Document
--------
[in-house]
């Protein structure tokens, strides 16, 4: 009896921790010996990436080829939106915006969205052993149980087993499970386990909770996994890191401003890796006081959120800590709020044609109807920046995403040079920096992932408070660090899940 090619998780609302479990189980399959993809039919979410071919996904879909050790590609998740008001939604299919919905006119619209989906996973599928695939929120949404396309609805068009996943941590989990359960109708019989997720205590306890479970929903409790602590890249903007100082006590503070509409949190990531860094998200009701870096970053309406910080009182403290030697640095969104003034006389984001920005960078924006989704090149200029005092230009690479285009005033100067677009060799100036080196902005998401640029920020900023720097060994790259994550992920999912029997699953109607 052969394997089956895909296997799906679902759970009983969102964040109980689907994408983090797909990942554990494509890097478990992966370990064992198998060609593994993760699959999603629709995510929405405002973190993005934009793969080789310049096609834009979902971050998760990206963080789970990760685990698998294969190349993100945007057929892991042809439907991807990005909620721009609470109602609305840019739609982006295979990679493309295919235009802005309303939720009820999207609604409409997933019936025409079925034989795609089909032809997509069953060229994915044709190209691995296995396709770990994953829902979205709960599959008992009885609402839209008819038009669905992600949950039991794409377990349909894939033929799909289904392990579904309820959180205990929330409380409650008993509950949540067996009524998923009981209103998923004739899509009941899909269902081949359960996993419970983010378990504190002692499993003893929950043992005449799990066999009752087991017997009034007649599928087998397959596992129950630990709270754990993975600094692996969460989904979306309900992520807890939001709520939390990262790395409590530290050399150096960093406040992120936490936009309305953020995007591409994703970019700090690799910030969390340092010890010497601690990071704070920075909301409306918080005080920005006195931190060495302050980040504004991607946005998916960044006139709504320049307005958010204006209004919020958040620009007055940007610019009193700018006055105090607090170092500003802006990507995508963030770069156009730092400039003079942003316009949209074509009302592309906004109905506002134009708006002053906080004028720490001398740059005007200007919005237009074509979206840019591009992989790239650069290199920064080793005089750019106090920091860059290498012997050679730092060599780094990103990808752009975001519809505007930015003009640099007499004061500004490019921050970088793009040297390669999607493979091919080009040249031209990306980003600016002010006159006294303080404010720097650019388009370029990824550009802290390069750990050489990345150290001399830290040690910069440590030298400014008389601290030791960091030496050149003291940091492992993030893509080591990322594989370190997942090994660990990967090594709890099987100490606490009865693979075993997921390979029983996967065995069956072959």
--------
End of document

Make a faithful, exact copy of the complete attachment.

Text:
[in-house]
């Protein structure tokens, strides 16, 4: 009896921790010996990436080829939106915006969205052993149980087993499970386990909770996994890191401003890796006081959120800590709020044609109807920046995403040079920096992932408070660090899940 090619998780609302479990189980399959993809039919979410071919996904879909050790590609998740008001939604299919919905006119619209989906996973599928695939929120949404396309609805068009996943941590989990359960109708019989997720205590306890479970929903409790602590890249903007100082006590503070509409949190990531860094998200009701870096970053309406910080009182403290030697640095969104003034006389984001920005960078924006989704090149200029005092230009690479285009005033100067677009060799100036080196902005998401640029920020900023720097060994790259994550992920999912029997699953109607 052969394997089956895909296997799906679902759970009983969102964040109980689907994408983090797909990942554990494509890097478990992966370990064992198998060609593994993760699959999603629709995510929405405002973190993005934009793969080789310049096609834009979902971050998760990206963080789970990760685990698998294969190349993100945007057929892991042809439907991807990005909620721009609470109602609305840019739609982006295979990679493309295919235009802005309303939720009820999207609604409409997933019936025409079925034989795609089909032809997509069953060229994915044709190209691995296995396709770990994953829902979205709960599959008992009885609402839209008819038009669905992600949950039991794409377990349909894939033929799909289904392990579904309820959180205990929330409380409650008993509950949540067996009524998923009981209103998923004739899509009941899909269902081949359960996993419970983010378990504190002692499993003893929950043992005449799990066999009752087991017997009034007649599928087998397959596992129950630990709270754990993975600094692996969460989904979306309900992520807890939001709520939390990262790395409590530290050399150096960093406040992120936490936009309305953020995007591409994703970019700090690799910030969390340092010890010497601690990071704070920075909301409306918080005080920005006195931190060495302050980040504004991607946005998916960044006139709504320049307005958010204006209004919020958040620009007055940007610019009193700018006055105090607090170092500003802006990507995508963030770069156009730092400039003079942003316009949209074509009302592309906004109905506002134009708006002053906080004028720490001398740059005007200007919005237009074509979206840019591009992989790239650069290199920064080793005089750019106090920091860059290498012997050679730092060599780094990103990808752009975001519809505007930015003009640099007499004061500004490019921050970088793009040297390669999607493979091919080009040249031209990306980003600016002010006159006294303080404010720097650019388009370029990824550009802290390069750990050489990345150290001399830290040690910069440590030298400014008389601290030791960091030496050149003291940091492992993030893509080591990322594989370190997942090994660990990967090594709890099987100490606490009865693979075993997921390979029983996967065995069956072959």